Today I spent a lot of time trying to figure out how to organize a controller in Rails where we needed to filter based on some query params. I was initially inspired to follow a pattern from DHH which turned out to be a bit challening to follow due to some incomplete information in the original blog post. The first thing that the blog post had failed to explain was how to organize files in a situation with the co-controllers. The answer to this quesiton is that you setup a folder with the parent controller name and then name the .rb files after the sub-controller. So in the linked example the “Inboxes::PendingsController” class would go into app/controllers/inboxes/pendings_controller.rb. The second component is that in the routes.rb file you need to be aware that the nested route for the index action must come before the route for the parent resource’s show method. So for example in this commit I made /applicants/interests works, but if I put line 12-14 below line 15, then it would try and find an applicant with the ID intersts and fail to do so.
However I also learned that the sub-controller approach is not great for situations where the client is sending the controller params. After some research I determined the best practice was to simply concede that I should check for the presence of params in the applicants index method and filter on that. It is important to note that after a while your controller can get cluttered with if statements checking for params to filter. Several friends have suggested that the natural evolution of this pattern is to extract the query into a query object that takes params and returns a scope on applicants. This way the query object is testable and my controller does not get bloated.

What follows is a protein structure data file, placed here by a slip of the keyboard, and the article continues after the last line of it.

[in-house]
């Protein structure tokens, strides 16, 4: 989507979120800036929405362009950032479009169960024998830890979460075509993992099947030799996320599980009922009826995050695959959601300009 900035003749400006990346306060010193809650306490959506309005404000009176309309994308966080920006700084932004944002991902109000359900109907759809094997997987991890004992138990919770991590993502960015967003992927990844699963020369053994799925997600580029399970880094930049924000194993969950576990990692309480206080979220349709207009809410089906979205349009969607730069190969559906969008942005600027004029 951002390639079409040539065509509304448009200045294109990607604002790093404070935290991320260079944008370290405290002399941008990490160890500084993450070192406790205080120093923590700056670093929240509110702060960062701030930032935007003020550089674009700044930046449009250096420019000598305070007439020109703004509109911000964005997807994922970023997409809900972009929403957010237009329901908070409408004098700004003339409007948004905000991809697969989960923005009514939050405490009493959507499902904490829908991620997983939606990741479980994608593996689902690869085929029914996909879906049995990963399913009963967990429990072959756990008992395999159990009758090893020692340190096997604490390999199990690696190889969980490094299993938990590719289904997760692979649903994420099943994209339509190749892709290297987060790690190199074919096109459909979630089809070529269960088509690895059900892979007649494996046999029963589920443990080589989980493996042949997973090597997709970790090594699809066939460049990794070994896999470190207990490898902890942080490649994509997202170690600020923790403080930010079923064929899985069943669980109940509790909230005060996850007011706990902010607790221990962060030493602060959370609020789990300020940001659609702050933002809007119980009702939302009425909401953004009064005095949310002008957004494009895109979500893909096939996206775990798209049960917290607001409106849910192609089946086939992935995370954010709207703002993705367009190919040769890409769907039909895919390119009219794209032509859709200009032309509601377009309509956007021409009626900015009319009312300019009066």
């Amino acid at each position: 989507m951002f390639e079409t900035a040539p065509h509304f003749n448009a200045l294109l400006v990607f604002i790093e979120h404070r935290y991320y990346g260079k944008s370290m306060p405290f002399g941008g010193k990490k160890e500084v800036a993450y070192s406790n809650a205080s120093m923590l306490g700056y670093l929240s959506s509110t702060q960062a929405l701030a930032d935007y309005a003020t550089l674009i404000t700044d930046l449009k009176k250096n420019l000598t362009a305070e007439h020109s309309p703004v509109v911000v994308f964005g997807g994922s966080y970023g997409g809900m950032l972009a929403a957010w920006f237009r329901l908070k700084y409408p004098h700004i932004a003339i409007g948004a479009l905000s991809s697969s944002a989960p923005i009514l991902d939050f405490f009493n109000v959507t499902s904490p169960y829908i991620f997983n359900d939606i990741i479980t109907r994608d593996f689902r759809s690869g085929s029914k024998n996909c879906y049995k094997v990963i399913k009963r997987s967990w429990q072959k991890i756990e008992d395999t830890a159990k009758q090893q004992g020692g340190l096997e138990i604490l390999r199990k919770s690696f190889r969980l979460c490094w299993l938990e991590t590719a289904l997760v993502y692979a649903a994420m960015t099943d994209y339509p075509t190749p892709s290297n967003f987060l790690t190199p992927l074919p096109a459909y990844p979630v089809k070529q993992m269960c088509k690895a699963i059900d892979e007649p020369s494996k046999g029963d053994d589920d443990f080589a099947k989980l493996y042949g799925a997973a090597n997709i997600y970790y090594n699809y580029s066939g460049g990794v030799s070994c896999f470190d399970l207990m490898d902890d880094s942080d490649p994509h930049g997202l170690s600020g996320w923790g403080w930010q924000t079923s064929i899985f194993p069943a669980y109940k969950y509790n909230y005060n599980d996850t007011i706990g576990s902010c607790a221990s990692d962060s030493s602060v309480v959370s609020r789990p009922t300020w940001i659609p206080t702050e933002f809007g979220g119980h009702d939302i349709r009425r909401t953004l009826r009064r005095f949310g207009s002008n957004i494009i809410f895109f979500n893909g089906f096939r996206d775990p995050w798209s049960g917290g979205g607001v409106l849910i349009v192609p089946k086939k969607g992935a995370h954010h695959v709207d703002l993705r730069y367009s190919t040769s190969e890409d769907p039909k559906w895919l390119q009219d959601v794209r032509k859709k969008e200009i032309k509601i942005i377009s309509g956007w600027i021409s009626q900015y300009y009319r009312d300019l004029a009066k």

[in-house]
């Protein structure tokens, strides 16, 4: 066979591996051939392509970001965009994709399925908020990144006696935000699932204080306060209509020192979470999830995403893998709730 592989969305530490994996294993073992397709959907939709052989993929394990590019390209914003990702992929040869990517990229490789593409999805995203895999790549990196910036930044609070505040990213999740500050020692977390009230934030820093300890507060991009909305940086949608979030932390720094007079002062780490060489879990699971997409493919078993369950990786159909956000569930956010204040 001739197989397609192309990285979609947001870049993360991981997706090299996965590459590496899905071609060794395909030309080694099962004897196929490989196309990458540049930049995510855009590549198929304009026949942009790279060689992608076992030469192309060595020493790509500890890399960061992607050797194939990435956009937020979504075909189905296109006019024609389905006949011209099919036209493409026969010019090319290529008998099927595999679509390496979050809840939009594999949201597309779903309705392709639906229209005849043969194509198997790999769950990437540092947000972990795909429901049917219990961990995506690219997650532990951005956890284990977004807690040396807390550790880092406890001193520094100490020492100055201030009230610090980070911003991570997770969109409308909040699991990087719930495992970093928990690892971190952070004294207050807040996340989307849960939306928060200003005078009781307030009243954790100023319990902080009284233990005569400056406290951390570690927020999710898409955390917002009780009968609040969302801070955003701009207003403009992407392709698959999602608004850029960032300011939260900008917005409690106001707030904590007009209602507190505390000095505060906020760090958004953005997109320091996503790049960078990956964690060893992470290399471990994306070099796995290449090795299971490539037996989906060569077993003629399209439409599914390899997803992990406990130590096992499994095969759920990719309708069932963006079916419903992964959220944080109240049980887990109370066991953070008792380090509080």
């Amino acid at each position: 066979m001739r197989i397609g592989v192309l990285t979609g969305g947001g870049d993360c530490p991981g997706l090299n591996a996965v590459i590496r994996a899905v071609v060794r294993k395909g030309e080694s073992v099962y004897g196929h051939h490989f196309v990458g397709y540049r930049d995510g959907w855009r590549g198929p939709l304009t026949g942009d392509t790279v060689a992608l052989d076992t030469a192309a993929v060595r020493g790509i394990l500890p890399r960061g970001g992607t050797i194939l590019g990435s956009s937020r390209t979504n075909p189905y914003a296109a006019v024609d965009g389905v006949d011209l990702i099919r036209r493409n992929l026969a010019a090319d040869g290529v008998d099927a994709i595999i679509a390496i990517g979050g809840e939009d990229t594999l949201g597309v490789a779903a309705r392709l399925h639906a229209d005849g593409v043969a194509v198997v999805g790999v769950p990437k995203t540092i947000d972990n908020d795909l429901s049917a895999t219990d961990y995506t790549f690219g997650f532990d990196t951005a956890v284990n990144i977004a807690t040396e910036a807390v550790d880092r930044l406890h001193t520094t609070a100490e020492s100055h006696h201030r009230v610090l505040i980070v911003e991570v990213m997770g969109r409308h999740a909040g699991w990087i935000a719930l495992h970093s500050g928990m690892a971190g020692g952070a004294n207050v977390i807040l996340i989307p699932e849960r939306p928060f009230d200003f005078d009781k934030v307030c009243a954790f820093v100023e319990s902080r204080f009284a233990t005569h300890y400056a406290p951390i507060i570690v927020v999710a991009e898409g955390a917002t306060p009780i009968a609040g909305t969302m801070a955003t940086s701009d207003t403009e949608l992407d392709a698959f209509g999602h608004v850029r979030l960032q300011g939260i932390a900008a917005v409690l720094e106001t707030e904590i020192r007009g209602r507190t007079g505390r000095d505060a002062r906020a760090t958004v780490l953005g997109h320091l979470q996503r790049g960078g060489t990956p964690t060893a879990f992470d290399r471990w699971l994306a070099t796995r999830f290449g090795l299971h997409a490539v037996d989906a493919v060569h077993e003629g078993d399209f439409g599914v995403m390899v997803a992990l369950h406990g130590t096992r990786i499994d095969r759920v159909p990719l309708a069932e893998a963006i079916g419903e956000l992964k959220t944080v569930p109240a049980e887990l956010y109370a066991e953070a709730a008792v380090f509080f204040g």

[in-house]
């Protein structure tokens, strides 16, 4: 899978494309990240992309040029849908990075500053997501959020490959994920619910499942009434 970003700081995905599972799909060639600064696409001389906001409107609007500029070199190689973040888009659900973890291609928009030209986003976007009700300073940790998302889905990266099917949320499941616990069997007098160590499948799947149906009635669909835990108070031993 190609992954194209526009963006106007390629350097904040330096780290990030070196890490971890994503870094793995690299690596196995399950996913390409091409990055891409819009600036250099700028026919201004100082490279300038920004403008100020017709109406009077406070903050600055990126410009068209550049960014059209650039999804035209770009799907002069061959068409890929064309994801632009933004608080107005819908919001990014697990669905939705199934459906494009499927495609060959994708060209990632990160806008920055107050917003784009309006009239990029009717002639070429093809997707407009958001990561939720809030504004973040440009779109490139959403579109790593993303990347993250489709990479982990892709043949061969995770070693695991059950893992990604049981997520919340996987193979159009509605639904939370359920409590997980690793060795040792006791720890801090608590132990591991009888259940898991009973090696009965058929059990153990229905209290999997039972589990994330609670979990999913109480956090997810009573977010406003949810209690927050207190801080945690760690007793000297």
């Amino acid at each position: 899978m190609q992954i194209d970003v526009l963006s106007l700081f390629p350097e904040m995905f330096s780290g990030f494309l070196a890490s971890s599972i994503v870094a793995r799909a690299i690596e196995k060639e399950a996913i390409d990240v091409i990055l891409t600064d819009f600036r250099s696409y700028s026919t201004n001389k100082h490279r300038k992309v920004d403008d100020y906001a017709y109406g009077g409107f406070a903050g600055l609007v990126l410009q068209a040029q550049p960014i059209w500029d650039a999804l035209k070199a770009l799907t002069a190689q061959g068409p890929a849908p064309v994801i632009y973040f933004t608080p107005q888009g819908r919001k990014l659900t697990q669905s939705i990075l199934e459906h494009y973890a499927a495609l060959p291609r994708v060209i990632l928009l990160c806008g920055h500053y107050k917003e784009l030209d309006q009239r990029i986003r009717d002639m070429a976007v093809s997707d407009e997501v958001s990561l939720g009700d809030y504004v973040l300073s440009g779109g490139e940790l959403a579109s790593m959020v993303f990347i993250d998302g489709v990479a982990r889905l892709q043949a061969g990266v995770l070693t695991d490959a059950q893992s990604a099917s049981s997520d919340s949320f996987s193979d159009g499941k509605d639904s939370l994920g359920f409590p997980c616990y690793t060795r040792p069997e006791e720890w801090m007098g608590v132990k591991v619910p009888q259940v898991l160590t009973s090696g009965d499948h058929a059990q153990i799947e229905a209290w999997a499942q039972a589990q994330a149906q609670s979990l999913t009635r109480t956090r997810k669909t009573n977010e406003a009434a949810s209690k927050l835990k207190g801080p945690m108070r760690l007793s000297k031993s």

Finally we also have been struggling with nested controllers in relation to some has_many relationships between our models. The struggle was largely related to the fact that the Rails routing documentation on nested resources does not explain the changes that need to be made to a controller when you start using nested routes with it. However as you can see later in that thread I was lucky enough to find an old Railscast with a useful pattern.